Don't make the world dysfunctional
It is interesting how the coalitions of the willing and the wanting shift in this world. When it comes to negotiations on ecological globalisation - conventions from climate change to biodiversity protection - the powers almost always align as follows: on one side, the US flanked by its partners (Japan, Canada, Australia and New Zealand); on the other the European Union (EU), supported willingly or hesitatingly by developing countries. But when it comes to negotiations on economic globalisation, the chessboard changes. In most cases, trade negotiators from developing countries find the US full of empathy for their concerns, while the EU is seen as protectionist, mean and antagonistic to developing country aspirations for a larger share of world trade.
Why does this happen? After all, negotiations on a fairer world are equally negotiations for a more sustainable world. For instance, the insistence on steep reduction in emissions of the industrialised world - to provide ecological space for poor countries to grow - is no different from the insistence on reduction of subsidy on agriculture in the rich world to secure livelihoods in the poorer parts.
How, then, this contradiction in the positions which shape world politics? Politics isn't prostitution. Or is it? Or, could it be that we have also not forcefully articulated our position - that the brown (development) and the green (environment) agenda are integrated for us? If so, then let it be said now. We are not part of a world made dysfunctional by the separation of business and right livelihoods.
Take agriculture, on the agenda of the World Trade Organization ministerial meet in Cancun in September. That the global trade system is rigged against farmers in the developing world is accepted by the most fervent of free-trade advocates. Hypocrisy compounds outrage here; the US and EU have systematically unlocked our markets for their industrial goods and services, but have not reciprocated when it comes to opening up their farming sector - an arena we can compete fairly in. As a result, economic globalisation has become a one-way street. The industrialised world spends an astronomical US $1 billion - a day - on subsidies to the farming sector. Just think, a European cow nets an average of US $2 a day on subsidy alone. Ridiculous. And as with most global negotiations, when push comes to shove, the EU and the US have aligned. Their initiative announced just days before Cancun, they will hope to continue this rigging game.
In this unequal world, the issue of equal standards - on environment, health and technical parameters - becomes a contentious one. Sanitary and phytosanitary standards, imposed by the rich world for its public health purposes, are seen as a camouflage for trade restrictions. For instance, Germany rejects a consignment of Indian tea. It is found to contain excessive pesticide. Tetradifon (a pesticide the Germans produced then later banned) is detected, at levels higher than EU standards, but within the limit prescribed by the US. A further twist: the Codex Alimentarius Commission, which fixes benchmark specifications, has not any standard for Tetradifon. So: is the German ban about health, or politics? Indian officials argue that tea meets the standards set in the Prevention of Food Adulteration Act, 1954, but do not explain that we have no standards for pesticide residues. Without data from India on pesticide safety limits - generated by responsible science and hard research - this was and will be a losing battle.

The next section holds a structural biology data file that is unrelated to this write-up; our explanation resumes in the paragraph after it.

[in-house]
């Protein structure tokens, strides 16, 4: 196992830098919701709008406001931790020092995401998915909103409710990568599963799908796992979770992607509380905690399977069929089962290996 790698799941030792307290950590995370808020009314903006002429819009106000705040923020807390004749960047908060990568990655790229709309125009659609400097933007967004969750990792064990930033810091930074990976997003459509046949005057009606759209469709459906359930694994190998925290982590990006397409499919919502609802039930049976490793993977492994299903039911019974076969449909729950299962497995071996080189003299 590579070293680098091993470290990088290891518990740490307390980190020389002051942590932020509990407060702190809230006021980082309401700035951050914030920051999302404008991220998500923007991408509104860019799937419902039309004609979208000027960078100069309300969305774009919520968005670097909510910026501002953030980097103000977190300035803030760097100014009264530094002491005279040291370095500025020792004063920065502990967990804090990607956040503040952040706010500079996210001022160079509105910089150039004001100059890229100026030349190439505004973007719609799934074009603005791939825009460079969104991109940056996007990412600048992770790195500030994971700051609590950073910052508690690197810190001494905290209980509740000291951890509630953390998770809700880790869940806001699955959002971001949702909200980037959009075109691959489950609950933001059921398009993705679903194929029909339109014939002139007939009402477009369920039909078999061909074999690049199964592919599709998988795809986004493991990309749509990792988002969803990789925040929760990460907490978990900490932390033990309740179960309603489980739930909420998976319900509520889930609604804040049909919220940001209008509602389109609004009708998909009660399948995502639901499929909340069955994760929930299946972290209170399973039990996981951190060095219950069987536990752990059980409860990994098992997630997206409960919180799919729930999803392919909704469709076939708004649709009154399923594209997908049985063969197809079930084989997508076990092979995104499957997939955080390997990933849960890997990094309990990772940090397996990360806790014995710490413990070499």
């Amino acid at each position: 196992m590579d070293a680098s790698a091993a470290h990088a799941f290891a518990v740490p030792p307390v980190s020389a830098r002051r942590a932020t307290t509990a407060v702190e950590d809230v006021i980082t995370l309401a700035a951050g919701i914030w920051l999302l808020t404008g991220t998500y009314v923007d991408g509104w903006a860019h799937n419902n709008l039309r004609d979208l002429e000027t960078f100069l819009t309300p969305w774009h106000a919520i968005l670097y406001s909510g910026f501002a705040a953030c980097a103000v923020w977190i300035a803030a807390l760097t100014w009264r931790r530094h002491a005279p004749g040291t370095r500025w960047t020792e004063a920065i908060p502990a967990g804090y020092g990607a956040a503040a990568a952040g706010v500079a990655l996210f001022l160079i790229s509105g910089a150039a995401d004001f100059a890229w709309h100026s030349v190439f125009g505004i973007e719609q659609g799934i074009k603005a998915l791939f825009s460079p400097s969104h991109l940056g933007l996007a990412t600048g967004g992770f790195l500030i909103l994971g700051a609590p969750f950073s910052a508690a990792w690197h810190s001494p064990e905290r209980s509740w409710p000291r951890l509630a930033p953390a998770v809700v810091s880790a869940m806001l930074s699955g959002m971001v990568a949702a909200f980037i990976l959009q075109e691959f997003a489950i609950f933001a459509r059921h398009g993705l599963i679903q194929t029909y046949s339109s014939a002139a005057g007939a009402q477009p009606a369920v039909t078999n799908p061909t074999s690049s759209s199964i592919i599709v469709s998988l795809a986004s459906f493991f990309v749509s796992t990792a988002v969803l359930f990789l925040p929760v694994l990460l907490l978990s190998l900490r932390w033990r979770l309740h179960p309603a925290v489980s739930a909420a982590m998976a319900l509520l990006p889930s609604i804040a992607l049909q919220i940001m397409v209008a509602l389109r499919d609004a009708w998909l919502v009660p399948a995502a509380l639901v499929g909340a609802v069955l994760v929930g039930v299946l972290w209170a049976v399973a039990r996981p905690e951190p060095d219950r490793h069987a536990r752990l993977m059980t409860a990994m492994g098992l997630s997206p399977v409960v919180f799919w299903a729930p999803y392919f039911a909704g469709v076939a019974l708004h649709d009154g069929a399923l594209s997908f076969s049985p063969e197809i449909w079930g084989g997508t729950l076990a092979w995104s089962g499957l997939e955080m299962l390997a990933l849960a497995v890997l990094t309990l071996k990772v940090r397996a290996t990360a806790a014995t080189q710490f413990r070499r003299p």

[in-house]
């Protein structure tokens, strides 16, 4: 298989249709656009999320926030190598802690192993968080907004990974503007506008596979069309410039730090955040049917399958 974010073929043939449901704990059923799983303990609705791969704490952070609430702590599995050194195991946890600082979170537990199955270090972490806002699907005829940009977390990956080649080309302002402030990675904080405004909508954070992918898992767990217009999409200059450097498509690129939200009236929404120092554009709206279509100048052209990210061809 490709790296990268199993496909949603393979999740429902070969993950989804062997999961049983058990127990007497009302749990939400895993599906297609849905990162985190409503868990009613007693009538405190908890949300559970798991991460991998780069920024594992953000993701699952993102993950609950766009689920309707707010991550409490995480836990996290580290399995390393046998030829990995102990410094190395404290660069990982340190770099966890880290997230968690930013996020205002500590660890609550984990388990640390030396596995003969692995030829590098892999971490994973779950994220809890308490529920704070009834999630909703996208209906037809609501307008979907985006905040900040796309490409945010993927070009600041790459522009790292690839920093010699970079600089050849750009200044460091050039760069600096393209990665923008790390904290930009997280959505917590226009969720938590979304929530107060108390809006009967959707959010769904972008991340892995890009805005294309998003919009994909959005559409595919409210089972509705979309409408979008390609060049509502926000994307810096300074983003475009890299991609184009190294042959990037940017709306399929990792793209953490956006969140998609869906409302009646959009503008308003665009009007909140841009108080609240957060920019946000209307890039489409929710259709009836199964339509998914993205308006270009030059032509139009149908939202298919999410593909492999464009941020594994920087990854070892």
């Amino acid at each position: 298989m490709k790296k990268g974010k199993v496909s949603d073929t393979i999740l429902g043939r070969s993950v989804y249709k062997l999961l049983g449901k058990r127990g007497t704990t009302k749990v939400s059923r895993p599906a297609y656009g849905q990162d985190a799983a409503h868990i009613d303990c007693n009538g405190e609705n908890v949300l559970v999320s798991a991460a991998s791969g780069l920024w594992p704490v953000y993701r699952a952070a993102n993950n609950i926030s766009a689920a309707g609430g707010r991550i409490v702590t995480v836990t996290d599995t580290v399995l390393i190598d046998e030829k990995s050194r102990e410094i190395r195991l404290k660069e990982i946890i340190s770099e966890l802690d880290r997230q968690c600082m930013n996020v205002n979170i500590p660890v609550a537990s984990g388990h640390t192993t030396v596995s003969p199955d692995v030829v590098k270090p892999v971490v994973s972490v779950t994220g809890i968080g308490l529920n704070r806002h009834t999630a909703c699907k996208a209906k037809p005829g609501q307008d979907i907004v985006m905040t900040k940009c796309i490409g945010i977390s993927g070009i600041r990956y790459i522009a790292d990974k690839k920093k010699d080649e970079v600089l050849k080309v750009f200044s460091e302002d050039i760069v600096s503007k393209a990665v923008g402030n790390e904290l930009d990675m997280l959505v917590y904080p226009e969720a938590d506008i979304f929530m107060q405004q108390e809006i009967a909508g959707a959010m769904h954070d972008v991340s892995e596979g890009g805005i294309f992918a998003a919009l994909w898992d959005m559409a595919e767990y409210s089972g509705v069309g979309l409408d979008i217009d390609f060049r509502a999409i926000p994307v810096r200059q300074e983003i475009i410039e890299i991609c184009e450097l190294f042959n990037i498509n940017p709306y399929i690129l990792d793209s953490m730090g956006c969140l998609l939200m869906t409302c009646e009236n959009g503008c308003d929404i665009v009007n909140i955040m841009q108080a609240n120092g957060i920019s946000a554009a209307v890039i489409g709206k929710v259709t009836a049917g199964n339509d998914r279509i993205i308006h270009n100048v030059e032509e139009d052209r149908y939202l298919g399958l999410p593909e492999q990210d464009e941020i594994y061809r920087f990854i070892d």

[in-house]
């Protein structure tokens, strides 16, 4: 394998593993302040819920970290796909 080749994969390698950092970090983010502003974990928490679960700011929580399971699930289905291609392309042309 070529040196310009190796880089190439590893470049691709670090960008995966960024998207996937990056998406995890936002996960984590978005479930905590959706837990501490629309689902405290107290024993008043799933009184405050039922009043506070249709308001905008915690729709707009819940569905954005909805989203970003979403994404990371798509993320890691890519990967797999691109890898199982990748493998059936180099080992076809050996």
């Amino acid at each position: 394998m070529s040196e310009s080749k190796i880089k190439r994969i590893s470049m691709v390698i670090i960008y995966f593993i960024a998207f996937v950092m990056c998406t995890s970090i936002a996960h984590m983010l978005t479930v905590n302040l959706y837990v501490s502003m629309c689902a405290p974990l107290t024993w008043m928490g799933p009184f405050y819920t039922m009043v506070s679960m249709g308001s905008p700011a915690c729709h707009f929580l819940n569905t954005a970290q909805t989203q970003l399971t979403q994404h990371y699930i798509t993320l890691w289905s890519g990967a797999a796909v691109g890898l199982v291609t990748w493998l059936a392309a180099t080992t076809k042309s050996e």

I think we must fight this battle differently. I agree in many cases, standards the industrialised world sets are unfair and unattainable. But, the time has come to realise we cannot hide behind that excuse called poverty anymore. Standards set for public health purposes are important. Not just for the rich of the world, but even more so for the poor. It is entirely in our interest to attack the cause, reduce contamination; we are too poor to grapple with the outcome, the crippling burden of disease.
We have to articulate this. But we must then demand that the terms of negotiation change. It has to be explained that our part of the world is getting contaminated because of globally rigged agricultural and industrial policies and that this must change. Fast.
Firstly, poor farmers compete in a world of overproduction, and cheap because heavily subsidised products. They over-work the land, over-fertilise it, over-use pesticide - all to increase production. They devalue the land and their labour to compete in unfair terms of trade. Global markets do not allow them to capture the ecological costs of what they produce. Therefore, sustainable agriculture is not possible, without removing distorting subsidies in the North. Nobody can tell us otherwise.
Secondly, developing country governments are spending too little on domestic support to create rural infrastructure for water security and biodiversity security, both critical to sustainable agriculture. We have to spend more, not less, on agriculture.
Thirdly, the world trading system does not provide a product liability on the manufacturer. While it rewards the inventor through the patent system, it does nothing to penalise the same inventor if the product is found to be toxic or environmentally damaging. Today, products are introduced first. Then, research reveals how toxic it is. Then, standards are tightened. If inventors need incentives (patents) then they also need disincentives (liability) so that they do hard and long-term research before rushing to the market.
As we go to Cancun, we need to make it clear that for us, development and environment go hand and hand. But we want less free-trade rhetoric. And we definitely want less hypocrisy, particularly from the EU. They must make their environmental agenda match the